Name, Image, and Likeness: What's Next for College Sports
July 19, 2021
In a landmark decision issued in June 2021, the United States Supreme Court unanimously ruled in National Collegiate Athletic Assoc. v. Alston that the NCAA and eleven Division I conferences violated Section 1 of the Sherman Antitrust Act, which prohibits restraining certain trade or commerce. The case led almost immediately to a new NCAA interim policy that allows student athletes from all three divisions to monetize their name, image, and likeness, often referred to as “NIL.”
Nearly every American student athlete - estimated at more than 450,000 - now remains free to create and sell branded merchandise showcasing their NIL. Athlete marketing platform Opendorse.com estimates that collegiate NIL marketing could hit $500 million in 2022 and $1 billion per year after that.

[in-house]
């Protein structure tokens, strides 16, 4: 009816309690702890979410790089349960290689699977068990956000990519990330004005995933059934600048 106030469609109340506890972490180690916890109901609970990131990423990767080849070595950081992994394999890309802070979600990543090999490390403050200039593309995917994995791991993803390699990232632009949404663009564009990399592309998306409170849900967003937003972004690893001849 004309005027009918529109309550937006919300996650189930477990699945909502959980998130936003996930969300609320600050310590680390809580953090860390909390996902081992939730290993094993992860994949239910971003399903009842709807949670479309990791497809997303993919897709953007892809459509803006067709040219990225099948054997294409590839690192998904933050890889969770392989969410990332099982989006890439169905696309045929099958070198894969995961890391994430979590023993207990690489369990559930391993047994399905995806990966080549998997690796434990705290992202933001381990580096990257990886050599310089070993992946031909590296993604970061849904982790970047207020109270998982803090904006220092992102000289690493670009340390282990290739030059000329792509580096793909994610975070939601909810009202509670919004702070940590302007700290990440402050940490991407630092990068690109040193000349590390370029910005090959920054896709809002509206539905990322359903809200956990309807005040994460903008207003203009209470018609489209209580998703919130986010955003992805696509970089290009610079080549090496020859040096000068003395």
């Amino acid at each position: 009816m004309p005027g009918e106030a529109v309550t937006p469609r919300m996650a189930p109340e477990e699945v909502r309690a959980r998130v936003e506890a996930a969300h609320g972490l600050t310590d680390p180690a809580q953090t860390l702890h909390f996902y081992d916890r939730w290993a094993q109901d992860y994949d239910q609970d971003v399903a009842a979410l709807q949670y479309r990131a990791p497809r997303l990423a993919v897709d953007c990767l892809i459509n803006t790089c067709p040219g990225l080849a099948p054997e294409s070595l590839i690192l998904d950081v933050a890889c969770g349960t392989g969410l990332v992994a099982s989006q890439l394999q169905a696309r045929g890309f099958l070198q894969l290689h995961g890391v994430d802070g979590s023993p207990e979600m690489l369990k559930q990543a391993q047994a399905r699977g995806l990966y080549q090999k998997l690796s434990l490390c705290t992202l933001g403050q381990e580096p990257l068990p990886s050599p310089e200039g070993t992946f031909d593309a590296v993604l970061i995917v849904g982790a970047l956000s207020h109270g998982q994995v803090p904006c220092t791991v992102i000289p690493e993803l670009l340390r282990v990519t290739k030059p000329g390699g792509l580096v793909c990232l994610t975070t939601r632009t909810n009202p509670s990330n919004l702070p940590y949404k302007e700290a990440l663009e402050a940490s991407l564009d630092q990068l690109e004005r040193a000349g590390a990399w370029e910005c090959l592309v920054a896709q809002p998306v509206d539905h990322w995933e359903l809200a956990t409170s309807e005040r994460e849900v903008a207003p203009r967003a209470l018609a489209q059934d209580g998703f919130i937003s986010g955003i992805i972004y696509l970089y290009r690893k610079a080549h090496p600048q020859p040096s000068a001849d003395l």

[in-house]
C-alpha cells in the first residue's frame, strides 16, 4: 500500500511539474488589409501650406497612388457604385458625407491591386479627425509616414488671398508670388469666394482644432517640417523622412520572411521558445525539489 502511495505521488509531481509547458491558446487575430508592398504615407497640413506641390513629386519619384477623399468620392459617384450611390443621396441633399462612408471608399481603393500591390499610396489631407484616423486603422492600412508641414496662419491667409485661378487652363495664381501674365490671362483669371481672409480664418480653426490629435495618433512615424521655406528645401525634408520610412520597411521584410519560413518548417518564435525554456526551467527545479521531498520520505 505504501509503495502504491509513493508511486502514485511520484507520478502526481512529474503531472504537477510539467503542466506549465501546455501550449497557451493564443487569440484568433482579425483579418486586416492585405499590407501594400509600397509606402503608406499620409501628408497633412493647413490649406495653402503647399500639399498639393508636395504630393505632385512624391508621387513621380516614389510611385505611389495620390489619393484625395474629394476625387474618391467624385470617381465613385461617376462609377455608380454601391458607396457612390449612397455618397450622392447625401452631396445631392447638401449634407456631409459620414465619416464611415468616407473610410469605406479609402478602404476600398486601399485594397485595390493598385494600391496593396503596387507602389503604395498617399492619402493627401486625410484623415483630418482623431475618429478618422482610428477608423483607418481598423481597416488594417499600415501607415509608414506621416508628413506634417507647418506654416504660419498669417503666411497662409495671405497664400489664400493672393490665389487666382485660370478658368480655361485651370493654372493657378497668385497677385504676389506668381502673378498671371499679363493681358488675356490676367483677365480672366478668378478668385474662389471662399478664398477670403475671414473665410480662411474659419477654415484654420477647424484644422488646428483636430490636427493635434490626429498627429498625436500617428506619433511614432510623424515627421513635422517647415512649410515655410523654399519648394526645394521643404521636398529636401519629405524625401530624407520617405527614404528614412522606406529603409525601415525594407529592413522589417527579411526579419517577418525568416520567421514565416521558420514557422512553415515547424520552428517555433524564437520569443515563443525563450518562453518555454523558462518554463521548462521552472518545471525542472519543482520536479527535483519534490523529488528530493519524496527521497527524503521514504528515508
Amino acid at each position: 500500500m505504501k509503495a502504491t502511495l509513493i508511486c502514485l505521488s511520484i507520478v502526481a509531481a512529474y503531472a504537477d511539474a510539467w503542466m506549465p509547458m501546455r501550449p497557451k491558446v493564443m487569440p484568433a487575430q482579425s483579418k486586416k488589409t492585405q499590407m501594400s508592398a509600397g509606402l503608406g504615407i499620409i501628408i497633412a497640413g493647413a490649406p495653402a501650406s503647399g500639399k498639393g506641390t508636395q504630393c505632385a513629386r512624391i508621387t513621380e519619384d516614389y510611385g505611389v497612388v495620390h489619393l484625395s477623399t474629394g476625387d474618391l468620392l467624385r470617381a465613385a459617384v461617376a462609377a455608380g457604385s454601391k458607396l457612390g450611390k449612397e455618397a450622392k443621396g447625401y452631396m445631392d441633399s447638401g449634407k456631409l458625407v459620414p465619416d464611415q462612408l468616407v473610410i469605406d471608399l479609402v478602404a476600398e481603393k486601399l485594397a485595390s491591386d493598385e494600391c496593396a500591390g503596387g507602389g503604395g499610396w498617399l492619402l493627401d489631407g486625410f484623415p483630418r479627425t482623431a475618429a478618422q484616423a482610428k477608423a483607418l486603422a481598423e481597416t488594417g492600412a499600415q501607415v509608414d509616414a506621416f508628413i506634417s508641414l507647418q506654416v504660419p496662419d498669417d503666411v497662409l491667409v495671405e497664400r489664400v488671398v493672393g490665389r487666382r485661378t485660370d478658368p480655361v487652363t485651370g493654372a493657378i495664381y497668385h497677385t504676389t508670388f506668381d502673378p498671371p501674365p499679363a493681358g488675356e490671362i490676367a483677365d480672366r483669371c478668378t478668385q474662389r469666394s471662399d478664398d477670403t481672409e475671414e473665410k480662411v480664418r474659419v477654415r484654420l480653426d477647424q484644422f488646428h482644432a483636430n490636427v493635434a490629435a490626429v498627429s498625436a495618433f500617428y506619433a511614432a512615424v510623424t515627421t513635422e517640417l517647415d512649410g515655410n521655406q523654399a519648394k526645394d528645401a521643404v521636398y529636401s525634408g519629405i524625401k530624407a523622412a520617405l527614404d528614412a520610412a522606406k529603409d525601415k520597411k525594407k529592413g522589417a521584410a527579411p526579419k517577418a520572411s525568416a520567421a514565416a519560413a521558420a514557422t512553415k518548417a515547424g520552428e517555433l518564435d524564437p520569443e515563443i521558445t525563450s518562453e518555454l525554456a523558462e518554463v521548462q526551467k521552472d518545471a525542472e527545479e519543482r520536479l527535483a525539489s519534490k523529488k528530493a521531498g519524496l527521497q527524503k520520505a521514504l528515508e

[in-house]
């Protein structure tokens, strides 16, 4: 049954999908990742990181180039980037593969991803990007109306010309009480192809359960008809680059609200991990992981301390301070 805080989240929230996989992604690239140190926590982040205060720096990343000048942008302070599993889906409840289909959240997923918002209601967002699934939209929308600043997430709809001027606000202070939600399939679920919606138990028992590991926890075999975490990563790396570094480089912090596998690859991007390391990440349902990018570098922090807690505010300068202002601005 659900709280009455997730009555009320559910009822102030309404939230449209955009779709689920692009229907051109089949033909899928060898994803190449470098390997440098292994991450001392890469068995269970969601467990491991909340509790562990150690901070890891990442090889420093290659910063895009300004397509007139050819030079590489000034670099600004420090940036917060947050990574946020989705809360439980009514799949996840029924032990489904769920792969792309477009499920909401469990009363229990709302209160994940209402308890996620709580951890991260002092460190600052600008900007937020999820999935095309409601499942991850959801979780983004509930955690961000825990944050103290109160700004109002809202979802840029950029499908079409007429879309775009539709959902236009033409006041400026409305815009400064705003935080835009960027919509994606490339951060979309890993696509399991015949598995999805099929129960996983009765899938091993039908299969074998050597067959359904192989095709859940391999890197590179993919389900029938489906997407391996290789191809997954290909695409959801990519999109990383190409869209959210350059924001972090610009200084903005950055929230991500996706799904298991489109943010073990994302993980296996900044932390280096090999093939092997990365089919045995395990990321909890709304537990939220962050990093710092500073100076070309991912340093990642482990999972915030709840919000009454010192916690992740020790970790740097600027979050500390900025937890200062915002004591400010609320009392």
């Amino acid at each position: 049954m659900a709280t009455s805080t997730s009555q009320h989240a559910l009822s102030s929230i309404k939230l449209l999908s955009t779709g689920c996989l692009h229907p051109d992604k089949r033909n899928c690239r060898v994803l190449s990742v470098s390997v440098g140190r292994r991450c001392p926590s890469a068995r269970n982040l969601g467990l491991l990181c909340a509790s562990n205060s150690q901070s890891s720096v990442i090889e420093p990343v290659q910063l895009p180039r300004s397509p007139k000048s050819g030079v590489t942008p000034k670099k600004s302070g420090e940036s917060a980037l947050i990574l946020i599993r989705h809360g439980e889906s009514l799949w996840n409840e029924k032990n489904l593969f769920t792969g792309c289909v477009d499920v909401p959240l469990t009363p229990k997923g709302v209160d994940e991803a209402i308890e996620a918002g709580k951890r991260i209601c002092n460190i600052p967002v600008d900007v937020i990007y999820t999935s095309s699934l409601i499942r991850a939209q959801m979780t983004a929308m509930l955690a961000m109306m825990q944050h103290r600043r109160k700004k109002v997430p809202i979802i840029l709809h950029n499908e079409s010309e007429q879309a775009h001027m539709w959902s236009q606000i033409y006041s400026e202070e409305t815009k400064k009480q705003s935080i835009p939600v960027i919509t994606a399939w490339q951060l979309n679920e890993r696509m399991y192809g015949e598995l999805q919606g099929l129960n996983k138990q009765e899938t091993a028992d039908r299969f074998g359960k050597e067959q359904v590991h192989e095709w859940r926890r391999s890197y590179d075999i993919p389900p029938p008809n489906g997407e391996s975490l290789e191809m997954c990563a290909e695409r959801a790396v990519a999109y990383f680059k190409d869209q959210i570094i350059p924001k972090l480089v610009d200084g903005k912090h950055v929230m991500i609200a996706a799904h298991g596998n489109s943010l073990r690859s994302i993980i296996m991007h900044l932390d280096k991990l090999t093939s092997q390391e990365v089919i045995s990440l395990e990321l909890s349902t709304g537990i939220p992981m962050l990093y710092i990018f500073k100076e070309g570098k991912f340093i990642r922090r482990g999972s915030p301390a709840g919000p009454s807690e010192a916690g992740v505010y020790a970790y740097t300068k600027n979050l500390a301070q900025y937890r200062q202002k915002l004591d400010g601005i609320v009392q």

Graham Mertz, a quarterback for the Wisconsin Badgers, filed for a trademark shortly after the Supreme Court decision. Mertz applied for a mark featuring his initials, GM, for the sale of shirts, sports caps and hats, and launched a “wearables website.” Many D-I universities now provide extensive NIL training and coaching to athletes covering topics such as how to build and grow a personal brand, how to secure endorsements and sponsors, and how to run a business and protect your intellectual property. NIL will likely fuel a collegiate arms race, with the best college athletes more likely to attend schools that can boost their NIL earning potential.
NCAA president Mark Emmert and NCAA leadership continue calls for a national standard, but thus far no Congressional legislation has garnered enough support. Until then, some details of NIL will vary from state to state. Student athlete compensation remains a volatile and complex issue. Both schools and athletes wishing to protect their NIL and earning potential should consider experienced intellectual property attorneys to help navigate these uncharted waters.